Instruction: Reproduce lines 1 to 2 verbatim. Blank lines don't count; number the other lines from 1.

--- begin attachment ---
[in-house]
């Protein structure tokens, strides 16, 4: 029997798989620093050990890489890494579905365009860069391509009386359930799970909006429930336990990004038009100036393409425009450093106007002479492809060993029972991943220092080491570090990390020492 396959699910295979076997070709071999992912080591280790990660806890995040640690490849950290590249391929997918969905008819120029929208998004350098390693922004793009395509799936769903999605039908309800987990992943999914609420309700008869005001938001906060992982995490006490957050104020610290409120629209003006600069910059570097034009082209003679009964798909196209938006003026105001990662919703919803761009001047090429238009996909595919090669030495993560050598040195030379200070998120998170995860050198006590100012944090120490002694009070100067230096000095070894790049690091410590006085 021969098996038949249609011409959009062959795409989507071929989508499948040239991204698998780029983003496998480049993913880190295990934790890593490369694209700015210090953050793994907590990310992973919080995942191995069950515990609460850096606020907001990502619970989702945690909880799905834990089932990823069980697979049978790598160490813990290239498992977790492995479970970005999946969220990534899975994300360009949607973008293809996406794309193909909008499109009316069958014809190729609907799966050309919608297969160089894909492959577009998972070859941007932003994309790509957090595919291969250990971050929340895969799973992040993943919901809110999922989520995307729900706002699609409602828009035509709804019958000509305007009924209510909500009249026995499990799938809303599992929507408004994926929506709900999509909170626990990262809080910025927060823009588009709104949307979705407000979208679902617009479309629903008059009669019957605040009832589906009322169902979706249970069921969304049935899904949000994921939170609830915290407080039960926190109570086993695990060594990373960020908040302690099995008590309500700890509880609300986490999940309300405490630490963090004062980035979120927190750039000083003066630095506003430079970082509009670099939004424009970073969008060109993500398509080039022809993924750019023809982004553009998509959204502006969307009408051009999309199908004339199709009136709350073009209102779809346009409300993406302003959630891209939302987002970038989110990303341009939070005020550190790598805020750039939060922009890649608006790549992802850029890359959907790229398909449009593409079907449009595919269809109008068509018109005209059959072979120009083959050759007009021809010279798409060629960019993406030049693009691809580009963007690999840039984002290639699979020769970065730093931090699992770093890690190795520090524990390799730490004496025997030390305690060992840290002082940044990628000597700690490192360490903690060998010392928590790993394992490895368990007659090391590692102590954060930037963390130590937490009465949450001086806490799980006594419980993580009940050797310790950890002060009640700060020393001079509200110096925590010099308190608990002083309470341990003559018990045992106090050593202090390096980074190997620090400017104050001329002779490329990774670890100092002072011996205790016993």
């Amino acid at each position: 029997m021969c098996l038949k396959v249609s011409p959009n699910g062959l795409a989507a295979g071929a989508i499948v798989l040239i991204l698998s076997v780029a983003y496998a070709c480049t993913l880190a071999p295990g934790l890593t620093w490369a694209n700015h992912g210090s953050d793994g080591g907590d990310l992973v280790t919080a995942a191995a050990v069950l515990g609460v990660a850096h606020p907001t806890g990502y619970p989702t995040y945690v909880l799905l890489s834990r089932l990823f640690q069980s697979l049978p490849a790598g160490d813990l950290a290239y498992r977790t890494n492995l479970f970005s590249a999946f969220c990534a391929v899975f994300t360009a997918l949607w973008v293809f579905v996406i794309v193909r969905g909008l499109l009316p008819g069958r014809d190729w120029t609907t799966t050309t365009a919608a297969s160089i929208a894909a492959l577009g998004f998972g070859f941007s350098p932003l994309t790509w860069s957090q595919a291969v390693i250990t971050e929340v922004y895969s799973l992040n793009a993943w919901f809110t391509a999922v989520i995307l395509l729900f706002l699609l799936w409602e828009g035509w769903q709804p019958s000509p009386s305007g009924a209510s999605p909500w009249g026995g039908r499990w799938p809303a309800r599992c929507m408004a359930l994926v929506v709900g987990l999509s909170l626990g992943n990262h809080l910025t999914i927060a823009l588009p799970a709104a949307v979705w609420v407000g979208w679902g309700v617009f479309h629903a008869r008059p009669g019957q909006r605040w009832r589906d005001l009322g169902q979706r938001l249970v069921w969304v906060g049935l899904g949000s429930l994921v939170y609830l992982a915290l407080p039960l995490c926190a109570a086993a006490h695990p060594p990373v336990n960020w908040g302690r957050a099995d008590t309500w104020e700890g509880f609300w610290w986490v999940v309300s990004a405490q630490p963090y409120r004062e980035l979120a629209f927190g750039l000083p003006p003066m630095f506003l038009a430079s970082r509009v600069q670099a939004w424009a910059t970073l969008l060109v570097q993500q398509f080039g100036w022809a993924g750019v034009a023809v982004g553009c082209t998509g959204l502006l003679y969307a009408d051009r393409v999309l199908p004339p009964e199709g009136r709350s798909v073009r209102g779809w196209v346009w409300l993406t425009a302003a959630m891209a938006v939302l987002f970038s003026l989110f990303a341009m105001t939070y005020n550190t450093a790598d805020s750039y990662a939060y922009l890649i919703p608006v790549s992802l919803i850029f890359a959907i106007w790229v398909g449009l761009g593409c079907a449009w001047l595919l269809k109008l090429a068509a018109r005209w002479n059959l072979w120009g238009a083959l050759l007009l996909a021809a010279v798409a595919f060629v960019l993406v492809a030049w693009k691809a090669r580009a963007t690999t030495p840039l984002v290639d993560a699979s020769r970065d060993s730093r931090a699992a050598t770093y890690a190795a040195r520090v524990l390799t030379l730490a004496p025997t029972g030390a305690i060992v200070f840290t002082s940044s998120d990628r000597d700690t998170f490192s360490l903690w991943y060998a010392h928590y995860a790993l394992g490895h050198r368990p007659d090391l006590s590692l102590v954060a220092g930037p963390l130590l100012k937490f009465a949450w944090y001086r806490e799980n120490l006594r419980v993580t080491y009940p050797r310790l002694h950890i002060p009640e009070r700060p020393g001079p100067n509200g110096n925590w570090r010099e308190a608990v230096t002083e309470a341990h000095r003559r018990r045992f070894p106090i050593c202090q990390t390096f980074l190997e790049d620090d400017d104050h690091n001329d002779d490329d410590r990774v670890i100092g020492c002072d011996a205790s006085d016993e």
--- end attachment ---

[in-house]
């Protein structure tokens, strides 16, 4: 029997798989620093050990890489890494579905365009860069391509009386359930799970909006429930336990990004038009100036393409425009450093106007002479492809060993029972991943220092080491570090990390020492 396959699910295979076997070709071999992912080591280790990660806890995040640690490849950290590249391929997918969905008819120029929208998004350098390693922004793009395509799936769903999605039908309800987990992943999914609420309700008869005001938001906060992982995490006490957050104020610290409120629209003006600069910059570097034009082209003679009964798909196209938006003026105001990662919703919803761009001047090429238009996909595919090669030495993560050598040195030379200070998120998170995860050198006590100012944090120490002694009070100067230096000095070894790049690091410590006085 021969098996038949249609011409959009062959795409989507071929989508499948040239991204698998780029983003496998480049993913880190295990934790890593490369694209700015210090953050793994907590990310992973919080995942191995069950515990609460850096606020907001990502619970989702945690909880799905834990089932990823069980697979049978790598160490813990290239498992977790492995479970970005999946969220990534899975994300360009949607973008293809996406794309193909909008499109009316069958014809190729609907799966050309919608297969160089894909492959577009998972070859941007932003994309790509957090595919291969250990971050929340895969799973992040993943919901809110999922989520995307729900706002699609409602828009035509709804019958000509305007009924209510909500009249026995499990799938809303599992929507408004994926929506709900999509909170626990990262809080910025927060823009588009709104949307979705407000979208679902617009479309629903008059009669019957605040009832589906009322169902979706249970069921969304049935899904949000994921939170609830915290407080039960926190109570086993695990060594990373960020908040302690099995008590309500700890509880609300986490999940309300405490630490963090004062980035979120927190750039000083003066630095506003430079970082509009670099939004424009970073969008060109993500398509080039022809993924750019023809982004553009998509959204502006969307009408051009999309199908004339199709009136709350073009209102779809346009409300993406302003959630891209939302987002970038989110990303341009939070005020550190790598805020750039939060922009890649608006790549992802850029890359959907790229398909449009593409079907449009595919269809109008068509018109005209059959072979120009083959050759007009021809010279798409060629960019993406030049693009691809580009963007690999840039984002290639699979020769970065730093931090699992770093890690190795520090524990390799730490004496025997030390305690060992840290002082940044990628000597700690490192360490903690060998010392928590790993394992490895368990007659090391590692102590954060930037963390130590937490009465949450001086806490799980006594419980993580009940050797310790950890002060009640700060020393001079509200110096925590010099308190608990002083309470341990003559018990045992106090050593202090390096980074190997620090400017104050001329002779490329990774670890100092002072011996205790016993």